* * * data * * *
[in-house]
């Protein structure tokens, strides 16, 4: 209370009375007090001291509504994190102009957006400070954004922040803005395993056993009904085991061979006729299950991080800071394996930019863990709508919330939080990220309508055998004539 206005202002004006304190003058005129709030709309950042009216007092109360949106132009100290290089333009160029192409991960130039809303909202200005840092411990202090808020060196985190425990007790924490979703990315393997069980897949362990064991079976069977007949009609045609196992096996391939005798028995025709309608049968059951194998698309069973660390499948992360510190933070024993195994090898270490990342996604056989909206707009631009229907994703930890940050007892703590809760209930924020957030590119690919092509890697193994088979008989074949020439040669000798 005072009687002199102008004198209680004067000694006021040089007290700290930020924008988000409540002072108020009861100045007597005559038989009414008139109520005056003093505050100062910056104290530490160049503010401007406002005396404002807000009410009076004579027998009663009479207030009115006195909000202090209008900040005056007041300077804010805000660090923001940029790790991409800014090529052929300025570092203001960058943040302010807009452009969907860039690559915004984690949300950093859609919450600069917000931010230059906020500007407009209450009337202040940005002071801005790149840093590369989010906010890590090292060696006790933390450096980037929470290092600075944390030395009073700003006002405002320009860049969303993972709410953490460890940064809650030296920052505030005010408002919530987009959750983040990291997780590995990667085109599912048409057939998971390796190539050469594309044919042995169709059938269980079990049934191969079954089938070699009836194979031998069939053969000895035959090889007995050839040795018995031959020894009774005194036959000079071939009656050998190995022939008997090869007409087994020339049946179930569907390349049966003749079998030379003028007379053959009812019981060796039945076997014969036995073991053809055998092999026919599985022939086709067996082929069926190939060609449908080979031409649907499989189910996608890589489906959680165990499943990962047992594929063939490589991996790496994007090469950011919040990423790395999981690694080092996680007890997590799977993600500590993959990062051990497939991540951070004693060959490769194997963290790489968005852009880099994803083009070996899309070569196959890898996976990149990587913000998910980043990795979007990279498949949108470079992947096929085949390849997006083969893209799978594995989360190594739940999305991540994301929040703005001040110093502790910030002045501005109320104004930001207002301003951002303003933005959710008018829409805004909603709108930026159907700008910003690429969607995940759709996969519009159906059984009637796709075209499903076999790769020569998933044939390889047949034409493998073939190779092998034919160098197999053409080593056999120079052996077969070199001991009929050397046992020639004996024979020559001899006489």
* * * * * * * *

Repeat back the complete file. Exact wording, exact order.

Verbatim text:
[in-house]
């Protein structure tokens, strides 16, 4: 209370009375007090001291509504994190102009957006400070954004922040803005395993056993009904085991061979006729299950991080800071394996930019863990709508919330939080990220309508055998004539 206005202002004006304190003058005129709030709309950042009216007092109360949106132009100290290089333009160029192409991960130039809303909202200005840092411990202090808020060196985190425990007790924490979703990315393997069980897949362990064991079976069977007949009609045609196992096996391939005798028995025709309608049968059951194998698309069973660390499948992360510190933070024993195994090898270490990342996604056989909206707009631009229907994703930890940050007892703590809760209930924020957030590119690919092509890697193994088979008989074949020439040669000798 005072009687002199102008004198209680004067000694006021040089007290700290930020924008988000409540002072108020009861100045007597005559038989009414008139109520005056003093505050100062910056104290530490160049503010401007406002005396404002807000009410009076004579027998009663009479207030009115006195909000202090209008900040005056007041300077804010805000660090923001940029790790991409800014090529052929300025570092203001960058943040302010807009452009969907860039690559915004984690949300950093859609919450600069917000931010230059906020500007407009209450009337202040940005002071801005790149840093590369989010906010890590090292060696006790933390450096980037929470290092600075944390030395009073700003006002405002320009860049969303993972709410953490460890940064809650030296920052505030005010408002919530987009959750983040990291997780590995990667085109599912048409057939998971390796190539050469594309044919042995169709059938269980079990049934191969079954089938070699009836194979031998069939053969000895035959090889007995050839040795018995031959020894009774005194036959000079071939009656050998190995022939008997090869007409087994020339049946179930569907390349049966003749079998030379003028007379053959009812019981060796039945076997014969036995073991053809055998092999026919599985022939086709067996082929069926190939060609449908080979031409649907499989189910996608890589489906959680165990499943990962047992594929063939490589991996790496994007090469950011919040990423790395999981690694080092996680007890997590799977993600500590993959990062051990497939991540951070004693060959490769194997963290790489968005852009880099994803083009070996899309070569196959890898996976990149990587913000998910980043990795979007990279498949949108470079992947096929085949390849997006083969893209799978594995989360190594739940999305991540994301929040703005001040110093502790910030002045501005109320104004930001207002301003951002303003933005959710008018829409805004909603709108930026159907700008910003690429969607995940759709996969519009159906059984009637796709075209499903076999790769020569998933044939390889047949034409493998073939190779092998034919160098197999053409080593056999120079052996077969070199001991009929050397046992020639004996024979020559001899006489």